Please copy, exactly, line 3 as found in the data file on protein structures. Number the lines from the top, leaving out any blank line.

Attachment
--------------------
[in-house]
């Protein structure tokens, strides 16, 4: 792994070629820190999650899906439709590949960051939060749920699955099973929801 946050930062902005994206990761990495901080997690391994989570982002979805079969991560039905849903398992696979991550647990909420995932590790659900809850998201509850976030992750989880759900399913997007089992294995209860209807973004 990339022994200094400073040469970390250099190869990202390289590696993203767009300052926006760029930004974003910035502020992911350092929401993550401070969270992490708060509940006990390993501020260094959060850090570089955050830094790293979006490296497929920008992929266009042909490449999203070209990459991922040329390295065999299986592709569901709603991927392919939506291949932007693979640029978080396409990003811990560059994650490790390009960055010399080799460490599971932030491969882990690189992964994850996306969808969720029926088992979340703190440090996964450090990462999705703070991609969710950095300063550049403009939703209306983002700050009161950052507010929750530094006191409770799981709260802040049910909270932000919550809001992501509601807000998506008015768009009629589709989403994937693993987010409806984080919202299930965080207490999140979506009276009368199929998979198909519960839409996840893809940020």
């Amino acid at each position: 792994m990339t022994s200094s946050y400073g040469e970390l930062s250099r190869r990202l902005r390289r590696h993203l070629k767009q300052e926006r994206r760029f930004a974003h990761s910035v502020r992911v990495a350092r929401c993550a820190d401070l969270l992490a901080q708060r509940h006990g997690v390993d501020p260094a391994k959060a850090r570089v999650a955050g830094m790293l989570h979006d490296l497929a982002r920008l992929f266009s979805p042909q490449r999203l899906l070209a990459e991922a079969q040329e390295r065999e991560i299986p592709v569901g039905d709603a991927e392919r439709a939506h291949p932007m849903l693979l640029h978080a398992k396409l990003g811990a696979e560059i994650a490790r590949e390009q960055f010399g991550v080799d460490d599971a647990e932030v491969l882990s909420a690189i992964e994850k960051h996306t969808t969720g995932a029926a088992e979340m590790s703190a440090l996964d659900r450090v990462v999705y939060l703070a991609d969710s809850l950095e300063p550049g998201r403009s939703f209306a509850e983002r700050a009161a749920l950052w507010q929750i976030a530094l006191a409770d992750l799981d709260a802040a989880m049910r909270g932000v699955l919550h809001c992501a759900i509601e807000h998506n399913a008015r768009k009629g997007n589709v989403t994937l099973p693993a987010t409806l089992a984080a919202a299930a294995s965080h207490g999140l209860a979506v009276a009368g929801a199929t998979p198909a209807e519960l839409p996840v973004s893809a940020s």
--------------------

């Amino acid at each position: 792994m990339t022994s200094s946050y400073g040469e970390l930062s250099r190869r990202l902005r390289r590696h993203l070629k767009q300052e926006r994206r760029f930004a974003h990761s910035v502020r992911v990495a350092r929401c993550a820190d401070l969270l992490a901080q708060r509940h006990g997690v390993d501020p260094a391994k959060a850090r570089v999650a955050g830094m790293l989570h979006d490296l497929a982002r920008l992929f266009s979805p042909q490449r999203l899906l070209a990459e991922a079969q040329e390295r065999e991560i299986p592709v569901g039905d709603a991927e392919r439709a939506h291949p932007m849903l693979l640029h978080a398992k396409l990003g811990a696979e560059i994650a490790r590949e390009q960055f010399g991550v080799d460490d599971a647990e932030v491969l882990s909420a690189i992964e994850k960051h996306t969808t969720g995932a029926a088992e979340m590790s703190a440090l996964d659900r450090v990462v999705y939060l703070a991609d969710s809850l950095e300063p550049g998201r403009s939703f209306a509850e983002r700050a009161a749920l950052w507010q929750i976030a530094l006191a409770d992750l799981d709260a802040a989880m049910r909270g932000v699955l919550h809001c992501a759900i509601e807000h998506n399913a008015r768009k009629g997007n589709v989403t994937l099973p693993a987010t409806l089992a984080a919202a299930a294995s965080h207490g999140l209860a979506v009276a009368g929801a199929t998979p198909a209807e519960l839409p996840v973004s893809a940020s």